After staging ten Shakespeare productions over the past three years, The Porters Of Hellsgate are for the first time paying royalties.  Not that they really had to leave the public domain, there still being a few dozen more Shakespeare plays left for the talented young troupe of Bard-o-philes to produce and perform.  On the other hand, having chosen Hamlet as production number ten, their decision to run Shakespeare’s Greatest Play in rotating rep with Tom Stoppard’s Rosencrantz And Guildenstern Are Dead (with the same casts no less) was an inspired one.

Though Stoppard’s comedy reconfirmed for me that theater of the absurd is not really my cup of tea, there are enough splendid performances and sparkling moments in it that for a while, I was almost ready to change my mind about existentialist fare.

The concept is a brilliant one—to focus on two of Hamlet’s minor characters, childhood friends of the prince summoned by King Claudius to spy on his irksome nephew.  Shakespeare’s text already gives the characters of Rosencrantz and Guildenstern an absurdist feel, the pair’s virtually identical natures making it hard for other characters to distinguish between them.  In Stoppard’s play, even the pair themselves can’t at times tell who is who.

We first meet Rosencrantz and Guildenstern as they play a hilariously improbable game of coin toss, a game in which heads keeps coming up for Rosencrantz time and time (and time) again. Another scene has the pair playing linguistic tennis as they attempt to carry on an intelligent conversation entirely made up of non-rhetorical questions. Both scenes are Rosencrantz And Guildenstern Are Dead at its funniest and most accessible. Other theater of the absurd scenes, however, make it easy (at least for this reviewer) to tune out, despite the best efforts of the play’s terrific cast.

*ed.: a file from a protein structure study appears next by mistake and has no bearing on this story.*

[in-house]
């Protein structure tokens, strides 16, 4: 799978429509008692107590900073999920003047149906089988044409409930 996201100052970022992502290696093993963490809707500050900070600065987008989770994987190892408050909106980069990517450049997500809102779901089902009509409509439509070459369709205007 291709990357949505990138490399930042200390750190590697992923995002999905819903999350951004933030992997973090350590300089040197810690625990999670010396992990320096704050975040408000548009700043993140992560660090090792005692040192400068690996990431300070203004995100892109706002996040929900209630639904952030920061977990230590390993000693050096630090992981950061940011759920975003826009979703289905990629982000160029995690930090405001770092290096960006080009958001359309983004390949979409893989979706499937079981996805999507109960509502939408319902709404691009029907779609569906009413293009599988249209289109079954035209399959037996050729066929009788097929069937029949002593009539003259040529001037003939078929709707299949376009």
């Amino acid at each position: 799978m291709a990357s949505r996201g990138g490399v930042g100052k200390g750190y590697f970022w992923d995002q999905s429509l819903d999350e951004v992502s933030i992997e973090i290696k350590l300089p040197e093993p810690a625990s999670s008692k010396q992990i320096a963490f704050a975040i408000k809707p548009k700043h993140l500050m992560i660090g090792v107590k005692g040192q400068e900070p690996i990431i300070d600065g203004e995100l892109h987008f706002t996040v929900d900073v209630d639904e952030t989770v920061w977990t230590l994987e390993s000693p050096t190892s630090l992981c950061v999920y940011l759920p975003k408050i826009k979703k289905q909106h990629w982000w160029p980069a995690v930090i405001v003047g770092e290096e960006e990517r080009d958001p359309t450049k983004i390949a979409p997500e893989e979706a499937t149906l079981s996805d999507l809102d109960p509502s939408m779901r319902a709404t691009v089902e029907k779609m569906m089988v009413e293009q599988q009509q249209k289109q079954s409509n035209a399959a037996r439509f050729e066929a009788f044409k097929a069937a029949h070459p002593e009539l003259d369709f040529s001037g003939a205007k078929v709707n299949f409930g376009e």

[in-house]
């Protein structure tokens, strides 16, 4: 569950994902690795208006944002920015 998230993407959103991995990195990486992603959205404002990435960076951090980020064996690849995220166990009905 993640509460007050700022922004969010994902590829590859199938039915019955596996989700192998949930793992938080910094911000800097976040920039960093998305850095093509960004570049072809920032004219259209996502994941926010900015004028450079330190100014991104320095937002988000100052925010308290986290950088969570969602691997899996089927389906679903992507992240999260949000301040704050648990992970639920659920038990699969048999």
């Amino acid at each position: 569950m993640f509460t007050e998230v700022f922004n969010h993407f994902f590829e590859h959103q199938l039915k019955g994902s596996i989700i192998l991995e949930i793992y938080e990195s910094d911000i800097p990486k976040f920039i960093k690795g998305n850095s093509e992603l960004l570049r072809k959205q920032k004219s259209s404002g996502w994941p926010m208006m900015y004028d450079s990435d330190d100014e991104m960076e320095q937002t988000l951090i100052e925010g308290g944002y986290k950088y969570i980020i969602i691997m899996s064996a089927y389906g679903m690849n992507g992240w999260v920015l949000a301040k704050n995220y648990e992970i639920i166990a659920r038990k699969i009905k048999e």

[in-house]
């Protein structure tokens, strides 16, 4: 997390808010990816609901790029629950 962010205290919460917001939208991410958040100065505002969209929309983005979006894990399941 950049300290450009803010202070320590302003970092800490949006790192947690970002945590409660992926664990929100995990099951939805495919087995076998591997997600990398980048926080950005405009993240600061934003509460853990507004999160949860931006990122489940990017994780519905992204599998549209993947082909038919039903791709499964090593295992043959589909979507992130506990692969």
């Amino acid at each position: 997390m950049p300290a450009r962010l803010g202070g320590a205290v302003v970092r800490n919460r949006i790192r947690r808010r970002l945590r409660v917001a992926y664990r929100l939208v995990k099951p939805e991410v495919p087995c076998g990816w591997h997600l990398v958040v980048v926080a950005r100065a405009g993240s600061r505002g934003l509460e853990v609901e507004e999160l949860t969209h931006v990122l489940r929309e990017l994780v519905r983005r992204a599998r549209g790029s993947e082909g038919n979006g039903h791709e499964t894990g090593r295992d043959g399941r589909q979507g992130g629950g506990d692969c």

Having just seen The Porters’ production of Hamlet, one of the authentic pleasures of Rosencrantz And Guildenstern Are Dead is seeing the same characters (and actors) in an entirely different light.  In Hamlet, Thomas Bigley (Rosencrantz) and Gus Krieger (Guildenstern) already give hints of their deliciously quirky work in the Stoppard play.  Thus it comes as no surprise that both actors do terrific work here, in the tradition of Laurel and Hardy, Abbott and Costello, and George and Gracie. Neither Bigley nor Krieger misses a beat of Stoppard’s serve-and-volley dialog.

As for scenes coming directly from Shakespeare, they are played, with one exception, by the same actors as appear in Hamlet, but performances are now firmly tongue in cheek.  Charles Pasternak’s Hamlet owes as much here to Groucho Marx and Jerry Lewis as to Laurence Olivier. His frantic attempts to spook out poor Ophelia (Taylor Fisher) are played with his pants pulled down to shoe level, and he drags poor murdered Polonius (Jamey Hecht) across the stage like a cumbersome sack of potatoes.  There’s a good deal of the buffoon now in Jack Leahy’s Claudius, and it somehow makes sense in the world created by Stoppard that R&G’s Gertrude (Maja Miletich, in the sole double-cast role) should actually look a few years younger than her son Hamlet.

Micah Cover, whose 1st Player is a relatively minor participant in Hamlet, here shares star billing with Rosencrantz And Guildenstern, and he is excellent.  The traveling players (Angele Dayer, Kevin Kelley, Christina McKinnon, Mark Nager, and Nicholas Neidorf) also have considerably more to do this time around.  Nager particularly has a number of funny bits, and Kelley proves a good sport as the bizarrely contorted Alfred, the troupe’s frequently sodomized female impersonator.  Eddie Castuera pops in in the play’s final couple minutes to deliver Horatio’s curtain speech from Hamlet.

As in Hamlet, the lack of uniform accents proves a distraction.  Rosencrantz and the 1st Player speak American English, Guildenstern is straight out of a BBC costume drama as are (once again) Claudius and Polonius. If there was a reason for this inconsistency, I missed it.

Otherwise, Pasternak’s direction is spot-on, and laughs are due as much to the cast’s razor-sharp line delivery as to Stoppard’s witty, albeit wordy, dialog.

Bigley’s set, Jessica Pasternak’s costumes, and Daniel Keck’s lighting are first rate, as they are in Hamlet.

Ultimately, whether Rosencrantz And Guildenstern Are Dead is liked or loved will depend on each audience member’s affinity for Tom Stoppard’s particular take on theater.  Though I fall solidly in the “like” column, aficionados of the avant garde are sure to find much to love in The Porters Of Hellsgate’s well-acted and directed production.

Porters Of Hellsgate, The Flight Theatre in The Complex, 6476 Santa Monica Blvd, Hollywood.

–Steven Stanley
January 10, 2010

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